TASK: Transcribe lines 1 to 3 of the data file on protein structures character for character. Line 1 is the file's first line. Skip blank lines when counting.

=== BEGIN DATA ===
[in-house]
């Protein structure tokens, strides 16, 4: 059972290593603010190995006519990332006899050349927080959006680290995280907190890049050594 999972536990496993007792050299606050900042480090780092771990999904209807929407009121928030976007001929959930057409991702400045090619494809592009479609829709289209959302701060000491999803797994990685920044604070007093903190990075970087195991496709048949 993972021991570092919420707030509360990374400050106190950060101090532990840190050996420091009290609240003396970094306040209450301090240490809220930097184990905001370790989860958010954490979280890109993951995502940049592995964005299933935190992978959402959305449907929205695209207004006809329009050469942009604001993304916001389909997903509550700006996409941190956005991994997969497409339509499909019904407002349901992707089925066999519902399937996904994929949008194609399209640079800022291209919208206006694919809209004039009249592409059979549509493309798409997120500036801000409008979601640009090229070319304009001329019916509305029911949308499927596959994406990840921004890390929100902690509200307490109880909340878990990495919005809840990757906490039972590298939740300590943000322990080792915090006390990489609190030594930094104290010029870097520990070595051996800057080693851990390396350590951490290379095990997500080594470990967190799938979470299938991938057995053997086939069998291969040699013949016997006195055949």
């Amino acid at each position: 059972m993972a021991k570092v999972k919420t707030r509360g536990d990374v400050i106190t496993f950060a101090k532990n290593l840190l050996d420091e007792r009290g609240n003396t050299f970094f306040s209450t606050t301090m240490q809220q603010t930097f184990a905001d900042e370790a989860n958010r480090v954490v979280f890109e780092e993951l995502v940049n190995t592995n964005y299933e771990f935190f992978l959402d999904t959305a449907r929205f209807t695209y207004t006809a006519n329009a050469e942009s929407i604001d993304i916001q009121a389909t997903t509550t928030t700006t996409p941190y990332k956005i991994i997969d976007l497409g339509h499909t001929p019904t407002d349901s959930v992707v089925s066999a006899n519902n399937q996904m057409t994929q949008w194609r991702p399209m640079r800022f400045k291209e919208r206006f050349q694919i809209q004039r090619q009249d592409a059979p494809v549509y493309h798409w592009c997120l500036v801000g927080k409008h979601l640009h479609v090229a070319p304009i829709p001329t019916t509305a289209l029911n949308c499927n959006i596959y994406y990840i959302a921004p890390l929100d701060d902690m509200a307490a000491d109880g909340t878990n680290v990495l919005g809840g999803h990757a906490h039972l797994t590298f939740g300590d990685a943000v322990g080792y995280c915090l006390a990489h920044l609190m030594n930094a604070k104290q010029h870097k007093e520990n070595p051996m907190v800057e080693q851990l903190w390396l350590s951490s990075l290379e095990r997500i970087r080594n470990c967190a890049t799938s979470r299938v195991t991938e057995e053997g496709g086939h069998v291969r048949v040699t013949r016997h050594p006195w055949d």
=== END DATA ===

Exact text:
[in-house]
């Protein structure tokens, strides 16, 4: 059972290593603010190995006519990332006899050349927080959006680290995280907190890049050594 999972536990496993007792050299606050900042480090780092771990999904209807929407009121928030976007001929959930057409991702400045090619494809592009479609829709289209959302701060000491999803797994990685920044604070007093903190990075970087195991496709048949 993972021991570092919420707030509360990374400050106190950060101090532990840190050996420091009290609240003396970094306040209450301090240490809220930097184990905001370790989860958010954490979280890109993951995502940049592995964005299933935190992978959402959305449907929205695209207004006809329009050469942009604001993304916001389909997903509550700006996409941190956005991994997969497409339509499909019904407002349901992707089925066999519902399937996904994929949008194609399209640079800022291209919208206006694919809209004039009249592409059979549509493309798409997120500036801000409008979601640009090229070319304009001329019916509305029911949308499927596959994406990840921004890390929100902690509200307490109880909340878990990495919005809840990757906490039972590298939740300590943000322990080792915090006390990489609190030594930094104290010029870097520990070595051996800057080693851990390396350590951490290379095990997500080594470990967190799938979470299938991938057995053997086939069998291969040699013949016997006195055949």
């Amino acid at each position: 059972m993972a021991k570092v999972k919420t707030r509360g536990d990374v400050i106190t496993f950060a101090k532990n290593l840190l050996d420091e007792r009290g609240n003396t050299f970094f306040s209450t606050t301090m240490q809220q603010t930097f184990a905001d900042e370790a989860n958010r480090v954490v979280f890109e780092e993951l995502v940049n190995t592995n964005y299933e771990f935190f992978l959402d999904t959305a449907r929205f209807t695209y207004t006809a006519n329009a050469e942009s929407i604001d993304i916001q009121a389909t997903t509550t928030t700006t996409p941190y990332k956005i991994i997969d976007l497409g339509h499909t001929p019904t407002d349901s959930v992707v089925s066999a006899n519902n399937q996904m057409t994929q949008w194609r991702p399209m640079r800022f400045k291209e919208r206006f050349q694919i809209q004039r090619q009249d592409a059979p494809v549509y493309h798409w592009c997120l500036v801000g927080k409008h979601l640009h479609v090229a070319p304009i829709p001329t019916t509305a289209l029911n949308c499927n959006i596959y994406y990840i959302a921004p890390l929100d701060d902690m509200a307490a000491d109880g909340t878990n680290v990495l919005g809840g999803h990757a906490h039972l797994t590298f939740g300590d990685a943000v322990g080792y995280c915090l006390a990489h920044l609190m030594n930094a604070k104290q010029h870097k007093e520990n070595p051996m907190v800057e080693q851990l903190w390396l350590s951490s990075l290379e095990r997500i970087r080594n470990c967190a890049t799938s979470r299938v195991t991938e057995e053997g496709g086939h069998v291969r048949v040699t013949r016997h050594p006195w055949d």